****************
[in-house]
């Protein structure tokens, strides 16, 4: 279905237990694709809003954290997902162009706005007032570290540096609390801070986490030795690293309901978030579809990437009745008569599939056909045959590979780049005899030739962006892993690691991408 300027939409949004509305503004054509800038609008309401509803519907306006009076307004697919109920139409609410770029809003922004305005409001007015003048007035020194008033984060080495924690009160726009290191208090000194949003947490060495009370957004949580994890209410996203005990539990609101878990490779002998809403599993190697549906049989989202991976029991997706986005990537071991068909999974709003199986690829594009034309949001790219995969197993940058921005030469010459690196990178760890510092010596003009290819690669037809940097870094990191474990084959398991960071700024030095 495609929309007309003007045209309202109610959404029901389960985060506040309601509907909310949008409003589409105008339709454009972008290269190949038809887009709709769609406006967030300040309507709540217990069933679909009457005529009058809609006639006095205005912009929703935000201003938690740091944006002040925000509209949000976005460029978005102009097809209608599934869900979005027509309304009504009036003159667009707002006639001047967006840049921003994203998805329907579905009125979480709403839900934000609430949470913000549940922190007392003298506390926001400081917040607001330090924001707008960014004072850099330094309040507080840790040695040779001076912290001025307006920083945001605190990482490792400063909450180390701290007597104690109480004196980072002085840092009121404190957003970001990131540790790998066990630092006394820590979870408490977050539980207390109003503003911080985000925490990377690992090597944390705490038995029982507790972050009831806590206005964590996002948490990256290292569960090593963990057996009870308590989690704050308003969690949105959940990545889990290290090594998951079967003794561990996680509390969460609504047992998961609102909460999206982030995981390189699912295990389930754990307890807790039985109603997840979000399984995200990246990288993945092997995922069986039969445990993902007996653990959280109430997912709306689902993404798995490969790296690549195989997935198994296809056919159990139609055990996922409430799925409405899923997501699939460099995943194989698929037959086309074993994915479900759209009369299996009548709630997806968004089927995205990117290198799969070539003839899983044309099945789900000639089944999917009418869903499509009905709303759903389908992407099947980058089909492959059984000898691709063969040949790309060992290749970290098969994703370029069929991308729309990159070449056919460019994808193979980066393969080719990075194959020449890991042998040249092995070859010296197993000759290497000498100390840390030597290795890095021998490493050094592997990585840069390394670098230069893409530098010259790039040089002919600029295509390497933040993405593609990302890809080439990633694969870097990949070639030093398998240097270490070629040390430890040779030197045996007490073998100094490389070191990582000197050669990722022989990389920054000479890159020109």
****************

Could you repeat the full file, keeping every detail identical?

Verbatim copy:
[in-house]
């Protein structure tokens, strides 16, 4: 279905237990694709809003954290997902162009706005007032570290540096609390801070986490030795690293309901978030579809990437009745008569599939056909045959590979780049005899030739962006892993690691991408 300027939409949004509305503004054509800038609008309401509803519907306006009076307004697919109920139409609410770029809003922004305005409001007015003048007035020194008033984060080495924690009160726009290191208090000194949003947490060495009370957004949580994890209410996203005990539990609101878990490779002998809403599993190697549906049989989202991976029991997706986005990537071991068909999974709003199986690829594009034309949001790219995969197993940058921005030469010459690196990178760890510092010596003009290819690669037809940097870094990191474990084959398991960071700024030095 495609929309007309003007045209309202109610959404029901389960985060506040309601509907909310949008409003589409105008339709454009972008290269190949038809887009709709769609406006967030300040309507709540217990069933679909009457005529009058809609006639006095205005912009929703935000201003938690740091944006002040925000509209949000976005460029978005102009097809209608599934869900979005027509309304009504009036003159667009707002006639001047967006840049921003994203998805329907579905009125979480709403839900934000609430949470913000549940922190007392003298506390926001400081917040607001330090924001707008960014004072850099330094309040507080840790040695040779001076912290001025307006920083945001605190990482490792400063909450180390701290007597104690109480004196980072002085840092009121404190957003970001990131540790790998066990630092006394820590979870408490977050539980207390109003503003911080985000925490990377690992090597944390705490038995029982507790972050009831806590206005964590996002948490990256290292569960090593963990057996009870308590989690704050308003969690949105959940990545889990290290090594998951079967003794561990996680509390969460609504047992998961609102909460999206982030995981390189699912295990389930754990307890807790039985109603997840979000399984995200990246990288993945092997995922069986039969445990993902007996653990959280109430997912709306689902993404798995490969790296690549195989997935198994296809056919159990139609055990996922409430799925409405899923997501699939460099995943194989698929037959086309074993994915479900759209009369299996009548709630997806968004089927995205990117290198799969070539003839899983044309099945789900000639089944999917009418869903499509009905709303759903389908992407099947980058089909492959059984000898691709063969040949790309060992290749970290098969994703370029069929991308729309990159070449056919460019994808193979980066393969080719990075194959020449890991042998040249092995070859010296197993000759290497000498100390840390030597290795890095021998490493050094592997990585840069390394670098230069893409530098010259790039040089002919600029295509390497933040993405593609990302890809080439990633694969870097990949070639030093398998240097270490070629040390430890040779030197045996007490073998100094490389070191990582000197050669990722022989990389920054000479890159020109």